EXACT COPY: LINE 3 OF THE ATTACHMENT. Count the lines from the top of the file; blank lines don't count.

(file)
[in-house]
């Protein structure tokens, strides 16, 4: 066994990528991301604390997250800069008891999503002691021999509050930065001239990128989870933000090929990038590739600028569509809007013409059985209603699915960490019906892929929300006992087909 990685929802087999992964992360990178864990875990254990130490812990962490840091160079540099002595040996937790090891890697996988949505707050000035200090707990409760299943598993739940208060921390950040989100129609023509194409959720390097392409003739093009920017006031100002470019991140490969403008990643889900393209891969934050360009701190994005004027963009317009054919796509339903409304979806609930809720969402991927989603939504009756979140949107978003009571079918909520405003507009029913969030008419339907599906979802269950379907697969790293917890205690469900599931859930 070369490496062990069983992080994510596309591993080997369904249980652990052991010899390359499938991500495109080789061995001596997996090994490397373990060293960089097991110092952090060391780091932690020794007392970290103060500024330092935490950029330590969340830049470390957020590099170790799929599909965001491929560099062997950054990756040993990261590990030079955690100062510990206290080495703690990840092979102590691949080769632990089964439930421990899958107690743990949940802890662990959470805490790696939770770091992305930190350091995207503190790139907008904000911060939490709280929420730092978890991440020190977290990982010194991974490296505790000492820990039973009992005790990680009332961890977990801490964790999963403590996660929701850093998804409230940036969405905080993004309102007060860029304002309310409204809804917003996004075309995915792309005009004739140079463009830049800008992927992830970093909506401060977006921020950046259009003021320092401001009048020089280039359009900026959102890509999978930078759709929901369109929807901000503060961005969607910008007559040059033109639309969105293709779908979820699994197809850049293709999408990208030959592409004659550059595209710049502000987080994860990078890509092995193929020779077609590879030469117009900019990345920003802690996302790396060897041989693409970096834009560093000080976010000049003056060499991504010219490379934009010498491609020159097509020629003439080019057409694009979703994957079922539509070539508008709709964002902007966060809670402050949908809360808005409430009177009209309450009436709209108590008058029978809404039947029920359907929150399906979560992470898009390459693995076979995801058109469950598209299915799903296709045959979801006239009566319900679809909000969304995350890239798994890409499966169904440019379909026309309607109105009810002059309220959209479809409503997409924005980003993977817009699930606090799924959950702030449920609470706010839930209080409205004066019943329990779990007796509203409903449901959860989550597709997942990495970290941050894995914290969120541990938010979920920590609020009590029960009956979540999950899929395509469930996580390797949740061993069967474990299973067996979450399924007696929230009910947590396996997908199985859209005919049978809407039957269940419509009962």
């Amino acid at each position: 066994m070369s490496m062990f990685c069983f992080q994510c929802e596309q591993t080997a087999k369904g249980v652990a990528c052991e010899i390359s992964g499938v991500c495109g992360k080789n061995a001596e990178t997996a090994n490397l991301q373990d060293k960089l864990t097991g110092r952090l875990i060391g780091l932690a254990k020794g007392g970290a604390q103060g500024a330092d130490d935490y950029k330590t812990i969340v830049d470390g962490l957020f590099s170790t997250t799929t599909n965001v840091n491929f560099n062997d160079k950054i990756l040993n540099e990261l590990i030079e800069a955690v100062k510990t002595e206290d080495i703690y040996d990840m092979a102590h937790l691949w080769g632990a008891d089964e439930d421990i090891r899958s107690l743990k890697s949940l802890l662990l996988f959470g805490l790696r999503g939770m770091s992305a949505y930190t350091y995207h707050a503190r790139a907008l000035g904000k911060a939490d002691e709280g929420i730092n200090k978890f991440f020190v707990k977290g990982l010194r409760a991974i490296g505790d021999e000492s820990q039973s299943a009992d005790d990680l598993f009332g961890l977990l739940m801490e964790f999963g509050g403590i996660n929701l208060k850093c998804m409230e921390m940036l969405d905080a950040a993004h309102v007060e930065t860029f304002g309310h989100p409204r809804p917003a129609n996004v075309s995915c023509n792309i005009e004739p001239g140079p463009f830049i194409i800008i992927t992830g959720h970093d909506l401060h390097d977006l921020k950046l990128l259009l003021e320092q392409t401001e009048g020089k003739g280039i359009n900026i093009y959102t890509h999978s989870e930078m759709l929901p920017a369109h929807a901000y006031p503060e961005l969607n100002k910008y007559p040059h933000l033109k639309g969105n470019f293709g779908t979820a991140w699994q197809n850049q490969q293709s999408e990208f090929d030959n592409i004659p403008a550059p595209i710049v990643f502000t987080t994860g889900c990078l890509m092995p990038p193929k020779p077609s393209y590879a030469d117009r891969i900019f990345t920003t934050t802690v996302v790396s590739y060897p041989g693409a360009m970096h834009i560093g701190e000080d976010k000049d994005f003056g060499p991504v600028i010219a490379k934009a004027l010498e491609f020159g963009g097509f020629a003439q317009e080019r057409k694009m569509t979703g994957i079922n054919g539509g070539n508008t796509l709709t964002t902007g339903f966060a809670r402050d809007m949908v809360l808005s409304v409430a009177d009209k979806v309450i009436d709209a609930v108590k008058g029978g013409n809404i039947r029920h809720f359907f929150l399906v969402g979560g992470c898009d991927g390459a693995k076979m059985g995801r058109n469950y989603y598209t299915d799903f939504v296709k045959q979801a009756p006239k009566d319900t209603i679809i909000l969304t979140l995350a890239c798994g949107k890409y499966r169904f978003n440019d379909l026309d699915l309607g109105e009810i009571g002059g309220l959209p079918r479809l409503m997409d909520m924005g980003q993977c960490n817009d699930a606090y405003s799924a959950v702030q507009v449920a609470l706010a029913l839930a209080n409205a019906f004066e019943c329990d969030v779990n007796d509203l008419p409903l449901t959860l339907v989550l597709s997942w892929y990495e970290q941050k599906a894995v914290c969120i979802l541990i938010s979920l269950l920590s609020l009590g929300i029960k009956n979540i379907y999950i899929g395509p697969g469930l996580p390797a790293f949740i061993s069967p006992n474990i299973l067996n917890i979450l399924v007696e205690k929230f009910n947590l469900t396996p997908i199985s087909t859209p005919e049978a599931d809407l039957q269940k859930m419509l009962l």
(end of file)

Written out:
């Amino acid at each position: 066994m070369s490496m062990f990685c069983f992080q994510c929802e596309q591993t080997a087999k369904g249980v652990a990528c052991e010899i390359s992964g499938v991500c495109g992360k080789n061995a001596e990178t997996a090994n490397l991301q373990d060293k960089l864990t097991g110092r952090l875990i060391g780091l932690a254990k020794g007392g970290a604390q103060g500024a330092d130490d935490y950029k330590t812990i969340v830049d470390g962490l957020f590099s170790t997250t799929t599909n965001v840091n491929f560099n062997d160079k950054i990756l040993n540099e990261l590990i030079e800069a955690v100062k510990t002595e206290d080495i703690y040996d990840m092979a102590h937790l691949w080769g632990a008891d089964e439930d421990i090891r899958s107690l743990k890697s949940l802890l662990l996988f959470g805490l790696r999503g939770m770091s992305a949505y930190t350091y995207h707050a503190r790139a907008l000035g904000k911060a939490d002691e709280g929420i730092n200090k978890f991440f020190v707990k977290g990982l010194r409760a991974i490296g505790d021999e000492s820990q039973s299943a009992d005790d990680l598993f009332g961890l977990l739940m801490e964790f999963g509050g403590i996660n929701l208060k850093c998804m409230e921390m940036l969405d905080a950040a993004h309102v007060e930065t860029f304002g309310h989100p409204r809804p917003a129609n996004v075309s995915c023509n792309i005009e004739p001239g140079p463009f830049i194409i800008i992927t992830g959720h970093d909506l401060h390097d977006l921020k950046l990128l259009l003021e320092q392409t401001e009048g020089k003739g280039i359009n900026i093009y959102t890509h999978s989870e930078m759709l929901p920017a369109h929807a901000y006031p503060e961005l969607n100002k910008y007559p040059h933000l033109k639309g969105n470019f293709g779908t979820a991140w699994q197809n850049q490969q293709s999408e990208f090929d030959n592409i004659p403008a550059p595209i710049v990643f502000t987080t994860g889900c990078l890509m092995p990038p193929k020779p077609s393209y590879a030469d117009r891969i900019f990345t920003t934050t802690v996302v790396s590739y060897p041989g693409a360009m970096h834009i560093g701190e000080d976010k000049d994005f003056g060499p991504v600028i010219a490379k934009a004027l010498e491609f020159g963009g097509f020629a003439q317009e080019r057409k694009m569509t979703g994957i079922n054919g539509g070539n508008t796509l709709t964002t902007g339903f966060a809670r402050d809007m949908v809360l808005s409304v409430a009177d009209k979806v309450i009436d709209a609930v108590k008058g029978g013409n809404i039947r029920h809720f359907f929150l399906v969402g979560g992470c898009d991927g390459a693995k076979m059985g995801r058109n469950y989603y598209t299915d799903f939504v296709k045959q979801a009756p006239k009566d319900t209603i679809i909000l969304t979140l995350a890239c798994g949107k890409y499966r169904f978003n440019d379909l026309d699915l309607g109105e009810i009571g002059g309220l959209p079918r479809l409503m997409d909520m924005g980003q993977c960490n817009d699930a606090y405003s799924a959950v702030q507009v449920a609470l706010a029913l839930a209080n409205a019906f004066e019943c329990d969030v779990n007796d509203l008419p409903l449901t959860l339907v989550l597709s997942w892929y990495e970290q941050k599906a894995v914290c969120i979802l541990i938010s979920l269950l920590s609020l009590g929300i029960k009956n979540i379907y999950i899929g395509p697969g469930l996580p390797a790293f949740i061993s069967p006992n474990i299973l067996n917890i979450l399924v007696e205690k929230f009910n947590l469900t396996p997908i199985s087909t859209p005919e049978a599931d809407l039957q269940k859930m419509l009962l």